The architecture of the temples speaks volumes of the exquisite craftsmanship of the artisans of the region. Among the northern group of temples the Murali Mohana temple has a small, shikhara type tower called Eka Ratna which is quite different from other temples, as walls surround the first floor and it has a pillared corridor on all four sides. This type of open pathway is rare in Bengali temples. The Madana Mohana temple is dedicated to the patron God of the Malla dynasty, Madana Mohana or Krishna. The walls of the brick temple are decorated with terracotta sculptures which are mostly legends of Lord Krishna. The parapet on the roof and the arches reflect an architectural influence of Islam.
The Rasa Mancha temple belongs to the middle group of temples in Bishnupur. This temple is quite unique in its structural design. It has a cubic shrine, pillared corridors on three sides and a pyramidal roof. The Radha Shyama temple was constructed in the later period of the Malla dynasty. Its Eka Ratna tower is not tiered but is more like an Islamic dome. It is a laterite structure, finished with stucco. The stucco has sculptures like those on terracotta panels. The best creations of the terracotta architecture are the Radha Shyama Temple along with the Keshta Raya Temple. The Keshta Raya temple has two traditional Bengali houses placed together and the sloping split roof is called the Bengaldar roof. This architecture of the roof was later adopted by the Mughals and the Rajputs. The Shyama Raya temple is built of bricks. The exterior and interior are clad with high quality, densely sculpted, terracotta panels. The temple has a square plan with porches on all four sides and a three-arch entrance, on each of the four sides. It reflects a heavy Islamic influence, but it also reflects, the complex construction methodology followed in India for the different styled towers. Most of the sculptures are of Krishna and are Rasa mandates with Krishna, Radha and Krishna's gopinis. The ceiling is an Islamic dome with a terracotta finish that is not seen in any other temple.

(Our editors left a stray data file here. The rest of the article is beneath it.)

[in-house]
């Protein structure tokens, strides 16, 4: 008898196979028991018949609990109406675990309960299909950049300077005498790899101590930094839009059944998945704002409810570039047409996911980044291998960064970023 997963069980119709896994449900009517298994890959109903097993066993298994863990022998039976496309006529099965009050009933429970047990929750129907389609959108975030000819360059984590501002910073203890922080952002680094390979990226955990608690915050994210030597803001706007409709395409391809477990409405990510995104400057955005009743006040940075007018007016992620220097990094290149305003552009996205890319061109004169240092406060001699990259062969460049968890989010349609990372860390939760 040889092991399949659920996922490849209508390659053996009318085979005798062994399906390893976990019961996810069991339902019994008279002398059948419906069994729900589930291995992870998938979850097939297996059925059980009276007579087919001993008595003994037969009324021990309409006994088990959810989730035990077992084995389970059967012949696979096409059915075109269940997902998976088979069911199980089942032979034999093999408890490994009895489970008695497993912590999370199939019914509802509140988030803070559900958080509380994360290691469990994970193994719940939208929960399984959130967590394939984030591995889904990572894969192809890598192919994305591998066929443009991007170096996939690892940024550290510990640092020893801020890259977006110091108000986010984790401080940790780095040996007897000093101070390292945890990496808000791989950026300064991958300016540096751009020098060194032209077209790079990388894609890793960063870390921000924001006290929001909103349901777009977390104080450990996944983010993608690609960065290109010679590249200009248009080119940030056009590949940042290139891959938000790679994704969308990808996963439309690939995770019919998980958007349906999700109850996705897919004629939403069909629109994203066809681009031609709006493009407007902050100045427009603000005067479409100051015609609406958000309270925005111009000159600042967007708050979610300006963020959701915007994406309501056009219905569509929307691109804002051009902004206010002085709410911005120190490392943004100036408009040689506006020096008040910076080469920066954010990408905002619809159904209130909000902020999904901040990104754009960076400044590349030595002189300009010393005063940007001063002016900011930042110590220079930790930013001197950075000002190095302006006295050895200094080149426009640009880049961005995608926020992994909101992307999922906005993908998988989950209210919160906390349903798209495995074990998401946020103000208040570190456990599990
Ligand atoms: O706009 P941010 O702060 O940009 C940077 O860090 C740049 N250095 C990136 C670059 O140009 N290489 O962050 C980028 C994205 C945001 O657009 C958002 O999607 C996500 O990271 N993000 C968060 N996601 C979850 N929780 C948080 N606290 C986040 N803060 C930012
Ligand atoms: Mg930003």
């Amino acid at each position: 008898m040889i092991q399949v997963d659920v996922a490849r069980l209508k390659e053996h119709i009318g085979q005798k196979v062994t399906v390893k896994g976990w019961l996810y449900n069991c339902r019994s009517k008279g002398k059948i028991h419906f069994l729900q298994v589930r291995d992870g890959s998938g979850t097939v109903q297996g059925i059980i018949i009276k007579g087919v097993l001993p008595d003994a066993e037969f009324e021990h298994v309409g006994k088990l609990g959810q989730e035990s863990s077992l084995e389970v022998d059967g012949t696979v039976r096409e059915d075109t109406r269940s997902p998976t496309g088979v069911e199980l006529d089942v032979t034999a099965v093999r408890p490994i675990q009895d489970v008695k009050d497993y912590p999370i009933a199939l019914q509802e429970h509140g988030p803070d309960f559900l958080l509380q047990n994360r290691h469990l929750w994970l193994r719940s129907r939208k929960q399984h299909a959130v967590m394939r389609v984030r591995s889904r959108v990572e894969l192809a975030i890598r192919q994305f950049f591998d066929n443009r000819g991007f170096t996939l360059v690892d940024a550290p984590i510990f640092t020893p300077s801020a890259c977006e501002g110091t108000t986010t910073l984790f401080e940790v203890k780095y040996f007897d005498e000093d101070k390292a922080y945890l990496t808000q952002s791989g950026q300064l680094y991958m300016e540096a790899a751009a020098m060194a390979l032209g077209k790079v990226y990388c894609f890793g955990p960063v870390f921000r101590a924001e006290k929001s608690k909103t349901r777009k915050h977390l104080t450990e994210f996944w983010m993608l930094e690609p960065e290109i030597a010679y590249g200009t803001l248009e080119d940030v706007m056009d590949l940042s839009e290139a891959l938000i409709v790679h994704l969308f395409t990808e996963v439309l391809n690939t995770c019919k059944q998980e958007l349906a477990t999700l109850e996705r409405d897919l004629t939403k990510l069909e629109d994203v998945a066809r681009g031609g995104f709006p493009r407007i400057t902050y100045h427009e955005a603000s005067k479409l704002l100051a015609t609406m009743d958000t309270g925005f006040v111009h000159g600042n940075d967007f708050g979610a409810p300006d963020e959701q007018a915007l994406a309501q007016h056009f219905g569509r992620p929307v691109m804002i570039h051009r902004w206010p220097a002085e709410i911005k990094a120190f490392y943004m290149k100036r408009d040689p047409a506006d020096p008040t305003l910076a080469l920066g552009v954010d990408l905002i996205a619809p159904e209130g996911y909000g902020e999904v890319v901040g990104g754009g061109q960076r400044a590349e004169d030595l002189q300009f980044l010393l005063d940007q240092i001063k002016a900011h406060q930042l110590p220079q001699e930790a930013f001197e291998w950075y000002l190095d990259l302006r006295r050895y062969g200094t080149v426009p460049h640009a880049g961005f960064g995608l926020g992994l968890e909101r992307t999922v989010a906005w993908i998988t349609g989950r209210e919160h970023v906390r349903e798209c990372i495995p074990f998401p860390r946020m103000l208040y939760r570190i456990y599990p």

On the southern outskirts are seven temples made of laterite and not brick. The most popular Eka Ratna temples of Bishnupur are all made of laterite. The Jora mandir is a group of three temples in the front and another temple at the back. All four temples have the same facade, on all four sides. Tales from the Ramayana are sculpted on the laterite walls of these temples. The Kalachand temple is an Eka Ratna temple of a very early period. The eaves of the lower tier clearly show that wood has been used for its construction. The Radha Govinda temple has stone wheels that have been attached to the low platform. The architectural style of the building is done in such a way that it resembles the chariot in which Krishna took Arjuna to war in the Mahabharata.
Thus, the architecture of Bishnupur reveals a rich heritage of the Indian architecture. The terracotta temples built under the patronage of the Malla kings are the most striking features in this region.
(Last Updated on : 18-06-2014)
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